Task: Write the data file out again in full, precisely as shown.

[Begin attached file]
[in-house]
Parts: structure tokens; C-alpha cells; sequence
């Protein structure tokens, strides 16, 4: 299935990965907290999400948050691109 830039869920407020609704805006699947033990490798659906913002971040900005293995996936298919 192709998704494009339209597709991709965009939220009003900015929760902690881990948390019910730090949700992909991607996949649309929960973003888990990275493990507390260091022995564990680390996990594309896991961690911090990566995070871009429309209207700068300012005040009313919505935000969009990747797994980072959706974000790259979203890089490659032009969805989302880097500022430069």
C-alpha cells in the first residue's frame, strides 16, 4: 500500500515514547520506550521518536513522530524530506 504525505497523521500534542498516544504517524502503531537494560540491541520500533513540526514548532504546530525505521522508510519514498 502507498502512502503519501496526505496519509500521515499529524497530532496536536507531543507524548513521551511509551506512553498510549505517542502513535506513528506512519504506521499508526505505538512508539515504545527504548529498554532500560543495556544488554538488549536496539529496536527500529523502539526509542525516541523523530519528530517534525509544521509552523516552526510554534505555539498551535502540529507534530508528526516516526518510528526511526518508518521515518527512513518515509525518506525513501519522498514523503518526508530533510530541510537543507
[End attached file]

[in-house]
Parts: structure tokens; C-alpha cells; sequence
């Protein structure tokens, strides 16, 4: 299935990965907290999400948050691109 830039869920407020609704805006699947033990490798659906913002971040900005293995996936298919 192709998704494009339209597709991709965009939220009003900015929760902690881990948390019910730090949700992909991607996949649309929960973003888990990275493990507390260091022995564990680390996990594309896991961690911090990566995070871009429309209207700068300012005040009313919505935000969009990747797994980072959706974000790259979203890089490659032009969805989302880097500022430069």
C-alpha cells in the first residue's frame, strides 16, 4: 500500500515514547520506550521518536513522530524530506 504525505497523521500534542498516544504517524502503531537494560540491541520500533513540526514548532504546530525505521522508510519514498 502507498502512502503519501496526505496519509500521515499529524497530532496536536507531543507524548513521551511509551506512553498510549505517542502513535506513528506512519504506521499508526505505538512508539515504545527504548529498554532500560543495556544488554538488549536496539529496536527500529523502539526509542525516541523523530519528530517534525509544521509552523516552526510554534505555539498551535502540529507534530508528526516516526518510528526511526518508518521515518527512513518515509525518506525513501519522498514523503518526508530533510530541510537543507